Officials from major game publisher/developer Take-Two Interactive have announced that the company has received a notice from the U.S. Securities and Exchange Commission (SEC) that it is conducting an informal non-public investigation into certain stock option grants made by the company from January 1997 to the present.
According to Take-Two, which is the parent company of labels including 2K Games and Rockstar Games, the company has already initiated an internal review of the company’s option grants, led by a committee consisting of independent board members, who have retained independent legal counsel and accountants to assist in the review.
The company has promised, in an official press statement, that it intends to respond to the SEC's information request and to "fully co-operate" in the informal investigation. There is no other indication as to the exact nature of the investigation, but an Associated Press story regarding the statement explains: "Take-Two is one of a growing number of companies under internal or Securities and Exchange Commission investigations for possible mishandling of stock option grants. Many companies are alleged to have backdated stock option grants to time them at share price lows, thus boosting gains on the sale of the stock."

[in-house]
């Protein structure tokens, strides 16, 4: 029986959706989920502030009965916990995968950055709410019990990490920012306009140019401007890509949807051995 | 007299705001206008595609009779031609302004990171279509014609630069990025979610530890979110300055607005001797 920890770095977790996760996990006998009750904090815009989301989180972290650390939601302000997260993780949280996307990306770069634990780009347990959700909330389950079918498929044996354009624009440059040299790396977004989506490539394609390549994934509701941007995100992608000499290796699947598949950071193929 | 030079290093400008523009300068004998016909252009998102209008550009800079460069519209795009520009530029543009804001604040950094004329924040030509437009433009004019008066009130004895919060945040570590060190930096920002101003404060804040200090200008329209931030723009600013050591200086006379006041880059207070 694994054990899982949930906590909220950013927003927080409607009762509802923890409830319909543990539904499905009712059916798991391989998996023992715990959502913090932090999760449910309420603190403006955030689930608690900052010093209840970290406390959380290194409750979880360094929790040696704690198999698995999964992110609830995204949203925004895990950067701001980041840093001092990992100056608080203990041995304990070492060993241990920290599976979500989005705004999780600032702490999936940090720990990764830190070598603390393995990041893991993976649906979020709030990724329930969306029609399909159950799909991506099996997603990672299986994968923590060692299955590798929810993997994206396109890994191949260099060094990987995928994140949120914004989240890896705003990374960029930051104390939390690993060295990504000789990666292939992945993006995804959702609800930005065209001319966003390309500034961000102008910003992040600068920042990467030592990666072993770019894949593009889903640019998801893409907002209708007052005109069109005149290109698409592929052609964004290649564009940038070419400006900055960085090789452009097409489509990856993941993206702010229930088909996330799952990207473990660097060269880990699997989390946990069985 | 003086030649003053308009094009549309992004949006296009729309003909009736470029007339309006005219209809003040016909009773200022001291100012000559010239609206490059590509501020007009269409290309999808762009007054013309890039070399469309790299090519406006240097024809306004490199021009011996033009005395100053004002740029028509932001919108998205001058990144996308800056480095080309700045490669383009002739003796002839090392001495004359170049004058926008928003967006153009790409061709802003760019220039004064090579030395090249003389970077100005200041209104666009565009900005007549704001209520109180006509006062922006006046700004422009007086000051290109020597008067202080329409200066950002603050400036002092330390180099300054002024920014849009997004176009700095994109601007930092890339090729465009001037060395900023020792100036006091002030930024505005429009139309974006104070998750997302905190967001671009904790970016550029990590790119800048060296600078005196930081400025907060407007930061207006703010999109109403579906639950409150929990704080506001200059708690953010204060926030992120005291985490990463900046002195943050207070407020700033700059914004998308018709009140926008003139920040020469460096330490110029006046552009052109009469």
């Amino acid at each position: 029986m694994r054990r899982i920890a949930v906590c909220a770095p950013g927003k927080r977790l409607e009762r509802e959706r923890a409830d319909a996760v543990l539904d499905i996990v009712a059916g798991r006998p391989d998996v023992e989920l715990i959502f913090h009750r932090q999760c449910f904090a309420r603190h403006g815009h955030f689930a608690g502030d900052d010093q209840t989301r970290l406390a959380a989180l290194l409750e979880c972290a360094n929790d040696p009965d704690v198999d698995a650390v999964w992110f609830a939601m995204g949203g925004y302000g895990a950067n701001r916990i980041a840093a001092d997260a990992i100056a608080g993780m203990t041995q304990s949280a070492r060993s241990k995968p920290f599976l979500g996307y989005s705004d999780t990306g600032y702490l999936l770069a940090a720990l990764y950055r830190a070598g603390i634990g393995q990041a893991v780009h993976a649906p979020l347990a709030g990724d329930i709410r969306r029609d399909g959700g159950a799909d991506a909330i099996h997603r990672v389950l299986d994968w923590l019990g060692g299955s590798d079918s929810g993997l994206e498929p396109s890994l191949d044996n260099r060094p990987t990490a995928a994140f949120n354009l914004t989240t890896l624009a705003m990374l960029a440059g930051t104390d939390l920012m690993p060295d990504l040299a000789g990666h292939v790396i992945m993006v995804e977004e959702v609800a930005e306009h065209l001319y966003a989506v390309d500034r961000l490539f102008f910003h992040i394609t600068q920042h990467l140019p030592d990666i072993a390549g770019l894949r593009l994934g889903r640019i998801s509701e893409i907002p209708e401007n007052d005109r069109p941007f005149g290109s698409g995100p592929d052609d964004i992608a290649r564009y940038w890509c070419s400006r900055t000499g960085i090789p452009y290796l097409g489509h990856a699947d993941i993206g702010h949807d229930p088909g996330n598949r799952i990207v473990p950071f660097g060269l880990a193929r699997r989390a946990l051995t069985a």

The news is unlikely to please Take-Two shareholders though, who will likely see it as the latest in an apparently unending series of legal run-ins, which have seen the company and subsidiary Rockstar Games subpoenaed by a grand jury
, investigated by the Federal Trade Commission
, and accused in several class action suits
, much of which stemmed from the infamous Grand Theft Auto: San Andreas
“Hot Coffee” affair.
But in addition, the statements made
by former Take-Two Audit Committee chair Barbara A. Kaczynski earlier in 2006 claiming "an increasingly unhealthy relationship between senior management and the board of directors" at the Rockstar, 2K Games, Global Star Software and Joytech owner, especially regarding the late filing of the firm's accounts, cannot have helped take regulatory eyes away from Take-Two's accounts.